This article originally appeared on PlanPhilly.
A new study from the Federal Reserve Bank of Philadelphia finds little evidence to support the conventional understanding of gentrification as a massively disruptive influence on the well-being of lower-income city residents.
“We find that neighborhoods that gentrify do seem to experience greater displacement, but there are important caveats,” Davin Reed, community economic development adviser at the Philadelphia Fed, said in an interview Monday. “They don’t move to neighborhoods that are higher in poverty or neighborhoods that are farther from the central business district, and they don’t pay more in rents.”
The study, which Reed co-wrote with Quentin Brummet of the University of Chicago, analyzed central city neighborhoods in the 100 largest U.S. metropolitan areas between the 2000 Census and the American Community Survey of 2010-2014. The paper defines gentrification as the process of college-educated individuals moving into low-income central city neighborhoods that previously housed few residents with advanced degrees.
Reed and Brummet’s research found that the amount of displacement that seems attributable to gentrification is relatively small. In the low-income neighborhoods they analyzed that did not gentrify, 68% of “original residents” with high school degrees or less moved over the course of the period of study. On average in gentrifying neighborhoods, the number who moved increased to 74%, which they attribute to displacement.
In addition, the researchers found, many low-income “original residents” remained in the neighborhood and benefited from the changing characteristics of the community. Perhaps obviously, low-income homeowners experience significant increases in their home values, while Reed and Brummet found that children from low-income households were more likely to go to college if they lived in gentrifying neighborhoods.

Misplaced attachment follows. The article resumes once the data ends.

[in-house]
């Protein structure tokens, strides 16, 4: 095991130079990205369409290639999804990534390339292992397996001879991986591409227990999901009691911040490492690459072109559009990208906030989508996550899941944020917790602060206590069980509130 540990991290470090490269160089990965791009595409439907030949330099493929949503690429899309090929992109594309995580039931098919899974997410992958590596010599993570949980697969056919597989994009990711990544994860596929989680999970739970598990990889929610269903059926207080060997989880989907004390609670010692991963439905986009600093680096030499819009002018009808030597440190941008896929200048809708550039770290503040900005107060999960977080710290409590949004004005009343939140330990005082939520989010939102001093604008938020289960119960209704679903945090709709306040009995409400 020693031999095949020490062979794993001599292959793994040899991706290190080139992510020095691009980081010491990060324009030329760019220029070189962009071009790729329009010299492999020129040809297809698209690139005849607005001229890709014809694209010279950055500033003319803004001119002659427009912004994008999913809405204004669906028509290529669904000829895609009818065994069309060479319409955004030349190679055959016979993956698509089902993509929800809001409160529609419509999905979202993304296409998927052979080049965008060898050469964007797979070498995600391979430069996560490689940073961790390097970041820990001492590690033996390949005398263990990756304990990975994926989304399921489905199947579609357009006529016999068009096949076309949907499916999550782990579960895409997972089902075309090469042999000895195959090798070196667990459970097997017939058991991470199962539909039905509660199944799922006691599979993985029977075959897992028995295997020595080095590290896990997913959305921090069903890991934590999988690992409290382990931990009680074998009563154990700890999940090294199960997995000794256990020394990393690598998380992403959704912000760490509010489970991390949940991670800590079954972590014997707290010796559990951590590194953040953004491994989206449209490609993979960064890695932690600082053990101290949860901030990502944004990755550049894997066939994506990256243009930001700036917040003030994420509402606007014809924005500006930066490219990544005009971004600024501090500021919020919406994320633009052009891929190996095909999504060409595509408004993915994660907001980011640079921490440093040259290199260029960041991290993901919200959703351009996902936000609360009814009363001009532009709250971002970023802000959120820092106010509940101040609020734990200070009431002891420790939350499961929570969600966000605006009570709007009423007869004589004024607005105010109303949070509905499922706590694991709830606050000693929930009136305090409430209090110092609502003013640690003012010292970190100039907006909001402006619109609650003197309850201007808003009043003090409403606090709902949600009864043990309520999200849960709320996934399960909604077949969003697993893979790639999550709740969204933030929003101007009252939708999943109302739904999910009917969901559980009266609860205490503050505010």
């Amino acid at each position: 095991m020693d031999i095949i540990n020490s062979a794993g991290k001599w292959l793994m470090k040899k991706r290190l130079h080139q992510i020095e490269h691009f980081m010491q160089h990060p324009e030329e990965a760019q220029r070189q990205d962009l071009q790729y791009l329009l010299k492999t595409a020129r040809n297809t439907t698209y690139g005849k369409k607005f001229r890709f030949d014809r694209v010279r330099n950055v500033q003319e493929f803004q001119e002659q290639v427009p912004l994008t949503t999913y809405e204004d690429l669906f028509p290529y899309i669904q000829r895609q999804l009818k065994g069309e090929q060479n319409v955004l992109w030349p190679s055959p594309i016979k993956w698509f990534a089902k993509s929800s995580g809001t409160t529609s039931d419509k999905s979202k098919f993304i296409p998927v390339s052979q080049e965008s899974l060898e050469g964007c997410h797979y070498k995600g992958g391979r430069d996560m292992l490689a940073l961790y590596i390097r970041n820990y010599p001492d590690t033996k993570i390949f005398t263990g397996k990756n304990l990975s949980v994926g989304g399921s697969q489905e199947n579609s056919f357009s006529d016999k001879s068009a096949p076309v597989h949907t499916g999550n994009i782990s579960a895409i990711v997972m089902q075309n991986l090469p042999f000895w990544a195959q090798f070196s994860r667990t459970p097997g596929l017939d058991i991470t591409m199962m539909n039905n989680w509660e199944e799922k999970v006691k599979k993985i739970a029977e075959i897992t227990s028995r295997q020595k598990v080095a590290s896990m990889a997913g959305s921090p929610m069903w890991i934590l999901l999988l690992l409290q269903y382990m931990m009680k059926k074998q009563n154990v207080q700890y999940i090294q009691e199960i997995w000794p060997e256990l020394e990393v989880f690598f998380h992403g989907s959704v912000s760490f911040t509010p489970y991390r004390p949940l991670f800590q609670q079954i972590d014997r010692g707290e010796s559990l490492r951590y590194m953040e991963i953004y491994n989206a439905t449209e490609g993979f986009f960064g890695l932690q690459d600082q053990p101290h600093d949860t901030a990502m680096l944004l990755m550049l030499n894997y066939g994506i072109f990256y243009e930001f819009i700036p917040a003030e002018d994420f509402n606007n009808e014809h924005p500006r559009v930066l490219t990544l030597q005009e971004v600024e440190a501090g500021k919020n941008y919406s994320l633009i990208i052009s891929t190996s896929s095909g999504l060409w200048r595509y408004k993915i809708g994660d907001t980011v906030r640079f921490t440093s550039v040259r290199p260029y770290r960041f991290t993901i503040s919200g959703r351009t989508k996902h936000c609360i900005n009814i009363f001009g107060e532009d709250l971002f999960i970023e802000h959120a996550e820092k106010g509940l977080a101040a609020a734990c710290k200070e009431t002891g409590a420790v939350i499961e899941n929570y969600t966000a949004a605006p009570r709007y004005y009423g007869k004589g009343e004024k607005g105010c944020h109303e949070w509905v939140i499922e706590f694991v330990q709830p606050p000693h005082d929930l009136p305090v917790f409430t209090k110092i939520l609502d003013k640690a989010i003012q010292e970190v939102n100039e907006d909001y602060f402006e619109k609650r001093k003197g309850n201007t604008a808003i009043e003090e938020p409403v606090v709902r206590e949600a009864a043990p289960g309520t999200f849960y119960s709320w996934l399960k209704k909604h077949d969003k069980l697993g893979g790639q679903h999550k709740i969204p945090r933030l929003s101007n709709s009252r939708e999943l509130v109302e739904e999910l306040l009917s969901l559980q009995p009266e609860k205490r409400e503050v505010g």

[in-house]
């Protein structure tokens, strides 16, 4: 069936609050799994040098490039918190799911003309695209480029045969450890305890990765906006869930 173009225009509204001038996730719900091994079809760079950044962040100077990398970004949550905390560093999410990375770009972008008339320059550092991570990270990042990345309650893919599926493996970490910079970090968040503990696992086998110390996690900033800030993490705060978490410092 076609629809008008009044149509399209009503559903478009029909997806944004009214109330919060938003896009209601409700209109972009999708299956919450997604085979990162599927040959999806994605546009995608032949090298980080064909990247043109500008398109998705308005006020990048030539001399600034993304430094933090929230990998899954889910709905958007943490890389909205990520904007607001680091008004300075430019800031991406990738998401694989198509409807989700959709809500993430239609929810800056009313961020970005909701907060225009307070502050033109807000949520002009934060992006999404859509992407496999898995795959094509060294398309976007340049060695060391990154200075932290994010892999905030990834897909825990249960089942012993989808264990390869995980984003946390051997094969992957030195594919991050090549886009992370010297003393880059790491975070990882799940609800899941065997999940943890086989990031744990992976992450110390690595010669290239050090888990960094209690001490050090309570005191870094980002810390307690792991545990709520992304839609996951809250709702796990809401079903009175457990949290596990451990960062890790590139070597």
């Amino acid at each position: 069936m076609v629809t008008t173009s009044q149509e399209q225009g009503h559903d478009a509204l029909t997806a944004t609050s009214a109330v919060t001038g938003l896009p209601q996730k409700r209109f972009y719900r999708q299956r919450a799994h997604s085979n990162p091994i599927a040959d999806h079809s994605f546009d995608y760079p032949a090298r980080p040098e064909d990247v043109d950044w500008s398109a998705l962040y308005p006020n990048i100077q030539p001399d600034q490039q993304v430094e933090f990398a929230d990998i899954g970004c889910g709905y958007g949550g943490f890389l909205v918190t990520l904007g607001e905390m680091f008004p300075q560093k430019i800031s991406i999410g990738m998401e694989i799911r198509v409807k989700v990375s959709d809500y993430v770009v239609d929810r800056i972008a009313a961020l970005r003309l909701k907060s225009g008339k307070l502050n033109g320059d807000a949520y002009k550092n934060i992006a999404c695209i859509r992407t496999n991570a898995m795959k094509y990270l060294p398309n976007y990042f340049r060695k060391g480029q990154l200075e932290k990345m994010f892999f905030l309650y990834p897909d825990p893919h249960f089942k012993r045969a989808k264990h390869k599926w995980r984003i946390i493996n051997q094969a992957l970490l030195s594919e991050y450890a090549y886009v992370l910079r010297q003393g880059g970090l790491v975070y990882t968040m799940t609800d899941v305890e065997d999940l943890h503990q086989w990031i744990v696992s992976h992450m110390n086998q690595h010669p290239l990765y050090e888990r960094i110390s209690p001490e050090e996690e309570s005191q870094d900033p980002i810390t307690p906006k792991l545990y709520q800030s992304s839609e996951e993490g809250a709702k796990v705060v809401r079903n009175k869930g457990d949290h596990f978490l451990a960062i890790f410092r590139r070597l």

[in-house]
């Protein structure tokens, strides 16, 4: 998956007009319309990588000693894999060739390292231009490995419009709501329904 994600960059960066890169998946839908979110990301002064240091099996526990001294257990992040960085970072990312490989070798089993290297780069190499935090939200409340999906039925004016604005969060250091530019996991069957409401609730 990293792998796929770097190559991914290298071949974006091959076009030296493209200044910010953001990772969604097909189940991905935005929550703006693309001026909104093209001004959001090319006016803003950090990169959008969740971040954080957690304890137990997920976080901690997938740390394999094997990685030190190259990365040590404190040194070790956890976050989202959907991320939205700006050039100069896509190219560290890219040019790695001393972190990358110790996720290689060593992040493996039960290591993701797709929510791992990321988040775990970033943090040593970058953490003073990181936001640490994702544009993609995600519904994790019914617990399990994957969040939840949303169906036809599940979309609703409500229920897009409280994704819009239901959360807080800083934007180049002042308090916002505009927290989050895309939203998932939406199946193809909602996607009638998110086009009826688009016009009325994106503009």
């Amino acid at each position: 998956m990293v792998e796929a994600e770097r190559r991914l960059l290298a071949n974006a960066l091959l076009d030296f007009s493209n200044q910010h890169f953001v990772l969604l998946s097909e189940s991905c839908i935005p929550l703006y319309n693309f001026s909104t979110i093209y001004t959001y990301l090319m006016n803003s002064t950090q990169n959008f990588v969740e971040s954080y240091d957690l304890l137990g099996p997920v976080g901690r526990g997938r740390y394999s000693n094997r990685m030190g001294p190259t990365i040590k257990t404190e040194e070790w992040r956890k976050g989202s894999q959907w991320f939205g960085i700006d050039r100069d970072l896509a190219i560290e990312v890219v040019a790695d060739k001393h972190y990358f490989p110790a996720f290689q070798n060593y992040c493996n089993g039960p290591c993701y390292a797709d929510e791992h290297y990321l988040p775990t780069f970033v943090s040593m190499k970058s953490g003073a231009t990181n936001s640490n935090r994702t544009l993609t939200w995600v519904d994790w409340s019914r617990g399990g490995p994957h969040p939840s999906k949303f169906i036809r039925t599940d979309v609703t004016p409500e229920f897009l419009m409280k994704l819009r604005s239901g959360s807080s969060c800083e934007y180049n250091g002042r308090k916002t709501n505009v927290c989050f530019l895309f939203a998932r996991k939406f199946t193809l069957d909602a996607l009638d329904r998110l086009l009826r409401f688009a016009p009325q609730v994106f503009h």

Their research finds that gentrification had no discernible effect on income, employment or commuting distance for lower-income original residents, both those who were displaced and those who remained. That finding undermines the most boosterish case for gentrification, while also showing that it doesn’t massively undercut the material quality of life for poorer residents.
Reed and Brummet’s research is notable, in part, because they are using difficult-to-access Census data that allows them to trace the fates of individual people who filled out both the 2000 Census and 2010-2014 American Community Survey. That enabled the researchers to show exactly where these people moved and how their lives changed with regard to such things as rent, income, and employment.
Reed and Brummet did not find a substantial amount of variation in gentrification effects across the metropolitan areas they studied. The big difference is not in what happens when a neighborhood gentrifies in Cleveland versus San Francisco, but in how many neighborhoods experience this kind of demographic change.